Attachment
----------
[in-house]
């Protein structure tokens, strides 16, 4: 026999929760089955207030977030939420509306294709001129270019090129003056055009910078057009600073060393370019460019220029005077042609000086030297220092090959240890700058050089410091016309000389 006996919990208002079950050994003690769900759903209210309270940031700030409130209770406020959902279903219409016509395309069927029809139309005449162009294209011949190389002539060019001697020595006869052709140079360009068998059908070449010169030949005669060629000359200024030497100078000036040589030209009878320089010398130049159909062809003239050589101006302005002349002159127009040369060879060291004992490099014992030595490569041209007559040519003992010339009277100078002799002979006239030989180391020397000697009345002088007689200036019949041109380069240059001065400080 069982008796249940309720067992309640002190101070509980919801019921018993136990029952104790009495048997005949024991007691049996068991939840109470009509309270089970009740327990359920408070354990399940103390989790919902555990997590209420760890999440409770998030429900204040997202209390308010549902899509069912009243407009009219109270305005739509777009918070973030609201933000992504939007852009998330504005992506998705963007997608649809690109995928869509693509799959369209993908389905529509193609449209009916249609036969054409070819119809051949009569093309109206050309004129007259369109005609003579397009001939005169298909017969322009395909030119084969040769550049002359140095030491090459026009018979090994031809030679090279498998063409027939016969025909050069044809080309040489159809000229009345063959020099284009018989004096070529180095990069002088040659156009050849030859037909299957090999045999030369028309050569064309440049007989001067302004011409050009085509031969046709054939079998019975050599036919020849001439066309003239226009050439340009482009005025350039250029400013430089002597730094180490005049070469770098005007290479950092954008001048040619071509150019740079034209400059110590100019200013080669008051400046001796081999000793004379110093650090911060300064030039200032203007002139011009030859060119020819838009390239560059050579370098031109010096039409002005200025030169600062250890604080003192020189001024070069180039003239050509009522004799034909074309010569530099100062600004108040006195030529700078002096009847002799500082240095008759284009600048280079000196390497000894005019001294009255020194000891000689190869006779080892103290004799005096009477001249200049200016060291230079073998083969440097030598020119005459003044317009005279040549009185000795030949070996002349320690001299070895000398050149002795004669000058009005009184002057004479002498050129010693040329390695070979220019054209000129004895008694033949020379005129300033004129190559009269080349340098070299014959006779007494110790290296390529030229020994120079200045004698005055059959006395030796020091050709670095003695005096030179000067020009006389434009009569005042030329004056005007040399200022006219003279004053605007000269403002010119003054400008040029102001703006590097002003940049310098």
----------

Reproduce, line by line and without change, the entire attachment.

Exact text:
[in-house]
């Protein structure tokens, strides 16, 4: 026999929760089955207030977030939420509306294709001129270019090129003056055009910078057009600073060393370019460019220029005077042609000086030297220092090959240890700058050089410091016309000389 006996919990208002079950050994003690769900759903209210309270940031700030409130209770406020959902279903219409016509395309069927029809139309005449162009294209011949190389002539060019001697020595006869052709140079360009068998059908070449010169030949005669060629000359200024030497100078000036040589030209009878320089010398130049159909062809003239050589101006302005002349002159127009040369060879060291004992490099014992030595490569041209007559040519003992010339009277100078002799002979006239030989180391020397000697009345002088007689200036019949041109380069240059001065400080 069982008796249940309720067992309640002190101070509980919801019921018993136990029952104790009495048997005949024991007691049996068991939840109470009509309270089970009740327990359920408070354990399940103390989790919902555990997590209420760890999440409770998030429900204040997202209390308010549902899509069912009243407009009219109270305005739509777009918070973030609201933000992504939007852009998330504005992506998705963007997608649809690109995928869509693509799959369209993908389905529509193609449209009916249609036969054409070819119809051949009569093309109206050309004129007259369109005609003579397009001939005169298909017969322009395909030119084969040769550049002359140095030491090459026009018979090994031809030679090279498998063409027939016969025909050069044809080309040489159809000229009345063959020099284009018989004096070529180095990069002088040659156009050849030859037909299957090999045999030369028309050569064309440049007989001067302004011409050009085509031969046709054939079998019975050599036919020849001439066309003239226009050439340009482009005025350039250029400013430089002597730094180490005049070469770098005007290479950092954008001048040619071509150019740079034209400059110590100019200013080669008051400046001796081999000793004379110093650090911060300064030039200032203007002139011009030859060119020819838009390239560059050579370098031109010096039409002005200025030169600062250890604080003192020189001024070069180039003239050509009522004799034909074309010569530099100062600004108040006195030529700078002096009847002799500082240095008759284009600048280079000196390497000894005019001294009255020194000891000689190869006779080892103290004799005096009477001249200049200016060291230079073998083969440097030598020119005459003044317009005279040549009185000795030949070996002349320690001299070895000398050149002795004669000058009005009184002057004479002498050129010693040329390695070979220019054209000129004895008694033949020379005129300033004129190559009269080349340098070299014959006779007494110790290296390529030229020994120079200045004698005055059959006395030796020091050709670095003695005096030179000067020009006389434009009569005042030329004056005007040399200022006219003279004053605007000269403002010119003054400008040029102001703006590097002003940049310098």